First collected in Italy in 1985, Art's Claim to Truth is considered by many philosophers to be one of Gianni Vattimo's most important works. Newly revised for English readers, the book begins with a challenge to Plato, Aristotle, Kant, and Hegel, who viewed art as a metaphysical aspect of reality rather than a futuristic anticipation of it. Following Martin Heidegger's interpretation of the history of philosophy, Vattimo outlines the existential ontological conditions of aesthetics, paying particular attention to the works of Kandinsky, which reaffirm the ontological implications of art.
Vattimo then builds on Hans-Georg Gadamer's theory of aesthetics and provides an alternative to a rationalistic-positivistic criticism of art. This is the heart of Vattimo's argument, and with it he demonstrates how hermeneutical philosophy reaffirms art's ontological status and makes clear the importance of hermeneutics for aesthetic studies. In the book's final section, Vattimo articulates the consequences of reclaiming the ontological status of aesthetics without its metaphysical implications, holding Aristotle's concept of beauty responsible for the dissolution of metaphysics itself. In its direct engagement with the works of Gadamer, Heidegger, and Luigi Pareyson, Art's Claim to Truth offers a better understanding of the work of Vattimo and a deeper knowledge of ontology, hermeneutics, and the philosophical examination of truth.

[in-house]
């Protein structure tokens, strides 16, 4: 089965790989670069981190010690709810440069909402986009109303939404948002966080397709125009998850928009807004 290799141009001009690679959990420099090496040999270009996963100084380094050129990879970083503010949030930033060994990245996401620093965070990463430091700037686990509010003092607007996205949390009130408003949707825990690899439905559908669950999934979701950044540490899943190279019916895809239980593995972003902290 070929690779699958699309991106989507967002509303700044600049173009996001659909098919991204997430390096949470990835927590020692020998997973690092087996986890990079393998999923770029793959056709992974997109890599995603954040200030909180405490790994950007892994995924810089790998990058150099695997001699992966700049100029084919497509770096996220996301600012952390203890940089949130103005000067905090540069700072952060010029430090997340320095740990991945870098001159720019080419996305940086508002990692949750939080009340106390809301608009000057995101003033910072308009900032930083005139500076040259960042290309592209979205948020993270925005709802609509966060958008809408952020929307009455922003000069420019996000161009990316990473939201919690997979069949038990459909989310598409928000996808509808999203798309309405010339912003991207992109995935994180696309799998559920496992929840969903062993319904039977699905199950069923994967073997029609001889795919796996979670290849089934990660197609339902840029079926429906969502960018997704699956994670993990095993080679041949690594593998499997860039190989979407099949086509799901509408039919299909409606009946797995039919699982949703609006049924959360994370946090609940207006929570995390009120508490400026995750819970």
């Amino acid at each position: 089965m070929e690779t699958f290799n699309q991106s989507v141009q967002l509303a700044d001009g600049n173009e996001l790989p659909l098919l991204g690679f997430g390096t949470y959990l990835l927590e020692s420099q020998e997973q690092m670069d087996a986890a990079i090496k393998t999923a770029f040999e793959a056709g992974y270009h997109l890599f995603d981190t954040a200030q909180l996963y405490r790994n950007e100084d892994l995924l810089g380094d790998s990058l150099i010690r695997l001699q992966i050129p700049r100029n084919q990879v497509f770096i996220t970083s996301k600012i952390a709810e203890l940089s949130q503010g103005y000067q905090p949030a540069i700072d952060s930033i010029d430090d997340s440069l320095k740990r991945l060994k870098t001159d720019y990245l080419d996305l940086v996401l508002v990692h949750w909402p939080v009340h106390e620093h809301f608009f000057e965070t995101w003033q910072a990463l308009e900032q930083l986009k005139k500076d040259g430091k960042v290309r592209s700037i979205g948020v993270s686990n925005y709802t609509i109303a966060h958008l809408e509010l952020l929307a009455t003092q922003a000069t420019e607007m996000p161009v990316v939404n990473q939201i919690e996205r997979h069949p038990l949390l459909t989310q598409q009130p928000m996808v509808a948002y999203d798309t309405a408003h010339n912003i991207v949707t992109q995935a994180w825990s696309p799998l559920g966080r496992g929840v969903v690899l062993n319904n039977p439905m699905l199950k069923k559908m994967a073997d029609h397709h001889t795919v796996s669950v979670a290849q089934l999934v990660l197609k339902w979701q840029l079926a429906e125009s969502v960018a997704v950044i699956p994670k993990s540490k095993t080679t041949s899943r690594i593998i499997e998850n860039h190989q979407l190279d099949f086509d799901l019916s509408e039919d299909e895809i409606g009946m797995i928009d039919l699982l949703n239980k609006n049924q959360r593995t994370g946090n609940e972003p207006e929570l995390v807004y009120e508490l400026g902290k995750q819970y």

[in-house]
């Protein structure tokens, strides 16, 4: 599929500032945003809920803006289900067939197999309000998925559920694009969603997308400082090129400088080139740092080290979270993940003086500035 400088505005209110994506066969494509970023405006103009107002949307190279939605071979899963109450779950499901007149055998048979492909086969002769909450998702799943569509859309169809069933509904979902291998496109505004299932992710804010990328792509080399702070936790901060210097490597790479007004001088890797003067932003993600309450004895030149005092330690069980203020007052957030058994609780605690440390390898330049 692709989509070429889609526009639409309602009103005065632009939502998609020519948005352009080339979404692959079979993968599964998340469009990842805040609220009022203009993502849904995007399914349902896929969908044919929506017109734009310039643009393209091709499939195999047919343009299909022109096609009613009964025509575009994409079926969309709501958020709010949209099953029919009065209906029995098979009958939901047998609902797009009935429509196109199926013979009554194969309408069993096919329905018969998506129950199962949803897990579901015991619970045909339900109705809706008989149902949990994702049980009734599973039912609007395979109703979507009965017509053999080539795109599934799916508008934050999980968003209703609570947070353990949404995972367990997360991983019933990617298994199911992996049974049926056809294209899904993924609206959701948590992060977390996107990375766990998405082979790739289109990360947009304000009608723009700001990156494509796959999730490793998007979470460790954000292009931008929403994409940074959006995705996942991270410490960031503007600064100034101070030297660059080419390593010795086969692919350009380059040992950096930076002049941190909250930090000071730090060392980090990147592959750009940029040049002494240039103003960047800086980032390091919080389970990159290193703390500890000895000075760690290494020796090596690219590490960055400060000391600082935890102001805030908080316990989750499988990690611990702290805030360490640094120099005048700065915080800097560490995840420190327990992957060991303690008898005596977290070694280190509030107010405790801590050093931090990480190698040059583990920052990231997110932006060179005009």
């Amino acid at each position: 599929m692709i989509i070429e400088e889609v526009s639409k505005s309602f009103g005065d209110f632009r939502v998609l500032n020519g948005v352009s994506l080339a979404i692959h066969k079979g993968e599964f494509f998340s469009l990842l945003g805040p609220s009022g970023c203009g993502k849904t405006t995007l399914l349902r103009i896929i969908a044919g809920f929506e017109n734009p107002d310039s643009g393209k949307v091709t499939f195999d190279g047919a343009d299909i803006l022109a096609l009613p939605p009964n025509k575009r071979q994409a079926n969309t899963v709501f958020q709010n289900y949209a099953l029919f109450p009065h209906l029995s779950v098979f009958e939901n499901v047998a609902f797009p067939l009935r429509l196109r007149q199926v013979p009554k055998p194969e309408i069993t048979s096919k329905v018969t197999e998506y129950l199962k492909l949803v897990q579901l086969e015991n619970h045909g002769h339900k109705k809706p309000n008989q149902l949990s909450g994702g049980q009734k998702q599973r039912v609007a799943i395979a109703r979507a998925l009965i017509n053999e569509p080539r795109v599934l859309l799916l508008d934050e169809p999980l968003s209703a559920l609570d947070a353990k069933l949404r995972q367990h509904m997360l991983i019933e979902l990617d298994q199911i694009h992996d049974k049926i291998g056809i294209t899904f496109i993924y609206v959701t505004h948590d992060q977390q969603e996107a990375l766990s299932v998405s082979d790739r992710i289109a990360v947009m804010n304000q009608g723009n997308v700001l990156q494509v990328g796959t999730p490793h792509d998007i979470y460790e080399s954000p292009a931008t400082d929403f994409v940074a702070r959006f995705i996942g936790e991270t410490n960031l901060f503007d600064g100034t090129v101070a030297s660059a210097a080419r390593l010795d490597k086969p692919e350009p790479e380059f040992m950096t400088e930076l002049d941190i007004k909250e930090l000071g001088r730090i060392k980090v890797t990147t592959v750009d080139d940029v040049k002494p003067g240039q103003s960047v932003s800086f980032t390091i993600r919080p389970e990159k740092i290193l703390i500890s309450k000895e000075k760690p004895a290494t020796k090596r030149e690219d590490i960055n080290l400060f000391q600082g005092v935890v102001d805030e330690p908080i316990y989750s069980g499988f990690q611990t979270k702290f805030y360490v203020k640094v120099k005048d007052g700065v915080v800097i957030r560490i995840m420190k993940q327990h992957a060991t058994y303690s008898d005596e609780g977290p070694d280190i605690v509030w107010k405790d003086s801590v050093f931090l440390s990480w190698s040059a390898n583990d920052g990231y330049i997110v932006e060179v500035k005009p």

Art's Claim to Truth offers much to work with with in the field of contemporary aesthetics.
Introduction: The Hermeneutic Consequence of Art's Ontological Bearing, by Santiago Zabala
Part I. Aesthetics
1. Beauty and Being in Ancient Aesthetics
2. Toward an Ontological Aesthetics
3. The Ontological Vocation of Twentieth-Century Poetics
4. Art, Feeling, and Originality in Heidegger's Aesthetics
Part II. Hermeneutics
5. Pareyson: From Aesthetics to Ontology
6. From Phenomenological Aesthetics to Ontology of Art
7. Critical Methods and Hermeneutic Philosophy
Part III. Truth
8. Aesthetics and Hermeneutics
9. Aesthetics and Hermeneutics in Hans-Georg Gadamer
10. The Work of Art as the Setting to Work of Truth
11. The Truth That Hurts